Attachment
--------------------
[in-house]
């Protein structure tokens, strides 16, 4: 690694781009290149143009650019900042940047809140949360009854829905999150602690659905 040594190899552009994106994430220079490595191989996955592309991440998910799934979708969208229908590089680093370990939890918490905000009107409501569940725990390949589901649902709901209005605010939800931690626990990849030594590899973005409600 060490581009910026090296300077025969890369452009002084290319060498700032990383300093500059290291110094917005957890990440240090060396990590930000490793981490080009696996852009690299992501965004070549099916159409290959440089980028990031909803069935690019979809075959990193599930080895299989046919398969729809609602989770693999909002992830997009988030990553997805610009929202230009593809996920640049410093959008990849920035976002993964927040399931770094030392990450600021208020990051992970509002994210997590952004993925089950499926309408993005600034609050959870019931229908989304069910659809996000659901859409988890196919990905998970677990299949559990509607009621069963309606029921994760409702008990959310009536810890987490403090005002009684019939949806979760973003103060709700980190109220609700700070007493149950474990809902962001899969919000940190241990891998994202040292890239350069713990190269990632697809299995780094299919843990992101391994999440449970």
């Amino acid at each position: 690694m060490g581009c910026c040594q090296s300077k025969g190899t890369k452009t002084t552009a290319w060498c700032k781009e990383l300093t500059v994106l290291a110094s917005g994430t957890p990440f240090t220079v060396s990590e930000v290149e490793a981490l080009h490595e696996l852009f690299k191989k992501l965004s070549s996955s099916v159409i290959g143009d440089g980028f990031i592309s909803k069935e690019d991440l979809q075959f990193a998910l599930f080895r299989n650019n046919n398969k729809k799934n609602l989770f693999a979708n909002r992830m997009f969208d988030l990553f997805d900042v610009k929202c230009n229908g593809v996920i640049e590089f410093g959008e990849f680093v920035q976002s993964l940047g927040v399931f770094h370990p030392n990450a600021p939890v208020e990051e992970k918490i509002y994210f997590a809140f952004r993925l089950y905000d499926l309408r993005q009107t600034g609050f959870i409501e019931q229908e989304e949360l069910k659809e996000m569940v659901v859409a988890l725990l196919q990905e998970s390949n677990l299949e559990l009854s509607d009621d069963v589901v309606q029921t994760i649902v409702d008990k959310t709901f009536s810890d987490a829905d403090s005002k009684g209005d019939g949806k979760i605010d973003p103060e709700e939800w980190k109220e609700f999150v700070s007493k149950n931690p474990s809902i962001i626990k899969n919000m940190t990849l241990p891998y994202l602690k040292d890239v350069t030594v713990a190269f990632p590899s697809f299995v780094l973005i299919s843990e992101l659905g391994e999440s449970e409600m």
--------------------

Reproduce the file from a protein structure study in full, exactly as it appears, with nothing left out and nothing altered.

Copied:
[in-house]
């Protein structure tokens, strides 16, 4: 690694781009290149143009650019900042940047809140949360009854829905999150602690659905 040594190899552009994106994430220079490595191989996955592309991440998910799934979708969208229908590089680093370990939890918490905000009107409501569940725990390949589901649902709901209005605010939800931690626990990849030594590899973005409600 060490581009910026090296300077025969890369452009002084290319060498700032990383300093500059290291110094917005957890990440240090060396990590930000490793981490080009696996852009690299992501965004070549099916159409290959440089980028990031909803069935690019979809075959990193599930080895299989046919398969729809609602989770693999909002992830997009988030990553997805610009929202230009593809996920640049410093959008990849920035976002993964927040399931770094030392990450600021208020990051992970509002994210997590952004993925089950499926309408993005600034609050959870019931229908989304069910659809996000659901859409988890196919990905998970677990299949559990509607009621069963309606029921994760409702008990959310009536810890987490403090005002009684019939949806979760973003103060709700980190109220609700700070007493149950474990809902962001899969919000940190241990891998994202040292890239350069713990190269990632697809299995780094299919843990992101391994999440449970």
């Amino acid at each position: 690694m060490g581009c910026c040594q090296s300077k025969g190899t890369k452009t002084t552009a290319w060498c700032k781009e990383l300093t500059v994106l290291a110094s917005g994430t957890p990440f240090t220079v060396s990590e930000v290149e490793a981490l080009h490595e696996l852009f690299k191989k992501l965004s070549s996955s099916v159409i290959g143009d440089g980028f990031i592309s909803k069935e690019d991440l979809q075959f990193a998910l599930f080895r299989n650019n046919n398969k729809k799934n609602l989770f693999a979708n909002r992830m997009f969208d988030l990553f997805d900042v610009k929202c230009n229908g593809v996920i640049e590089f410093g959008e990849f680093v920035q976002s993964l940047g927040v399931f770094h370990p030392n990450a600021p939890v208020e990051e992970k918490i509002y994210f997590a809140f952004r993925l089950y905000d499926l309408r993005q009107t600034g609050f959870i409501e019931q229908e989304e949360l069910k659809e996000m569940v659901v859409a988890l725990l196919q990905e998970s390949n677990l299949e559990l009854s509607d009621d069963v589901v309606q029921t994760i649902v409702d008990k959310t709901f009536s810890d987490a829905d403090s005002k009684g209005d019939g949806k979760i605010d973003p103060e709700e939800w980190k109220e609700f999150v700070s007493k149950n931690p474990s809902i962001i626990k899969n919000m940190t990849l241990p891998y994202l602690k040292d890239v350069t030594v713990a190269f990632p590899s697809f299995v780094l973005i299919s843990e992101l659905g391994e999440s449970e409600m």